• Donna Nkurunziza

The Essence of a Black Mother

Imagine that you are a young, brilliant woman on the edge of motherhood. Your ebony skin crinkles at the thought that you are going to be a mother soon, something that your baby girl’s constant kicking never lets you forget. You are nine months pregnant, and every night as your tenacious body aches, you are reminded of the fact that one day she is going to be here, nuzzled between your two breasts.


The name you picked out, your grandmother’s name, reminds you of the strong ‘other-ring’ that helped raise you into the strong black woman you are today. The nursery is already painted baby yellow, your nephew Devon’s favorite color, and when you asked him why, he simply replied in his tender four year old tone “because it is the color of the sun, which is the true source of all life. Without the sun, nothing can truly grow.”


At your baby shower, your mom gave you a pair of booties that were once your own, and it will be the first item that you pass onto your newborn daughter. As your hands caress the individual folds of the worn out lilac yarn, you hear your mom’s voice circa 1996 echoing, telling you to “run fast with your feet, but walk slowly with your pride.”


January 14th. It is a bitter winter day in the town of Fayetteville, and as you furiously attempt to roll yourself out of bed a sudden wetness appears beneath your bottom. Immediately, you feel your body burgeoning itself as an excruciating pain overcomes you for what seems like an eternity. Your unfastened scream can be heard from the kitchen table, as your husband sprints up the two-story stairs to see what happened.


As soon as your eyes meet his, your body feels a sense of calm, and just like that your first contraction has passed. You feel a moment of relief, which is promptly met with the realization that your baby girl is making her way into this world, and your body is her sole vessel.


The next thing you know, the bleak white walls of the hospital meet your eyes with a spitting despise. Each contraction comes faster, and your body feels as if it is ripping in two. Your face toughens as each contraction becomes closer and closer, and through the unbearable pain, you see the eyes of the middle-aged white nurse glare at you with an unspeakable annoyance.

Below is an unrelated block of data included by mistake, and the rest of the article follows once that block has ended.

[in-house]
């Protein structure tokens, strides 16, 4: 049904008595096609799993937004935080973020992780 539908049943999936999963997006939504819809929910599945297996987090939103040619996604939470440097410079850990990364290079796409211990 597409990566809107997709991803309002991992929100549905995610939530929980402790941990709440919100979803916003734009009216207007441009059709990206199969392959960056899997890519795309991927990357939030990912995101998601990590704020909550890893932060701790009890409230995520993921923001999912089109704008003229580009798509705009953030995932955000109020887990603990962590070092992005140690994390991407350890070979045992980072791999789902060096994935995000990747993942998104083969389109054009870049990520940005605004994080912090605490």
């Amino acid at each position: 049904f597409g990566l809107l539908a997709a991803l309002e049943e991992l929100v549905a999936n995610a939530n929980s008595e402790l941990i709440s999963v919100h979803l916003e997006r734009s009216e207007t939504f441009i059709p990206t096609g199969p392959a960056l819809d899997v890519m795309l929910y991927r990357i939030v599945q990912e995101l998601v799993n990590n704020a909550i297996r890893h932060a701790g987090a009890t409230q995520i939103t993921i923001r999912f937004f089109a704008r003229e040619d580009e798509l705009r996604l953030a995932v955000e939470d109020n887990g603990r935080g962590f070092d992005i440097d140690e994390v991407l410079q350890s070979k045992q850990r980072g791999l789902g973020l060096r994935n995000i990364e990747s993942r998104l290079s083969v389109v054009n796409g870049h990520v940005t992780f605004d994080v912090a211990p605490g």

A tall, slender white male walks into the room as almost to silence you immediately and bleakly introduces himself as “Dr. Davis.” He talks to the nurse immediately about the status of your baby, and not once do either of them make eye contact with you.


The words of your grandmother echo in your head: “Neva trust a white doctor. Phew, the way they used to tear up our ancestors’ bodies without a swig of liquor? They won't even listen when ya screaming.” The feeling of isolation rushes over you with a cold ignorance, as you slowly start to realize that the decision on how your baby will be delivered is no longer your own.


“She is 8 centimeters dilated,” your nurse quickly says, and even before you can get the chance to push, the doctor replies, “We need to take her into the operating room.” Your stomach drops, and your heart starts pounding at the speed of light. This wasn't the plan. This was never the plan.


Suddenly the arms of the hospital bed crank up, and a team of five nurses start preparing you for surgery, while one starts rambling about all the complications associated with delivering a baby via C-section to your husband. You are forcibly laid on the operating table, as if you were a piece of stone and the doctor a sculptor, waiting to tear into your chiseled essence.


Voices keep echoing, going in and out, you phase in and out of consciousness as the gas mask is slowly placed on your sweating face. The last thing you hear is the crisp sharpening of the scalpel, and then everything goes dark. Margret, your baby girl's name was supposed to be Margret.


Many Black women, who have hopes of starting families and providing their children with amazing lives never get to see their dreams come to fruition due to the fact that they, unfortunately, pass away before, during, or after giving birth. The pain that their children, partners, and family members have to deal with is heartbreaking, and there is truly a lost generation of Black women across America due to this travesty.


When I was deciding on how to approach this topic, I truly had to ask myself, “Why don't they care?” By “they,” I am referring to the white supremacist society that is rooted in the belief that “White is right,” and anything creeping the other extreme is incredibly wrong.


At its core, maternal life is as precious as any other and should be protected as such. The pure feat of bringing a child into this world is beyond what words could describe, yet even completing that is a difficult task for Black mothers in the US. The fact is that Black women die at rates three to four times higher than their white counterparts.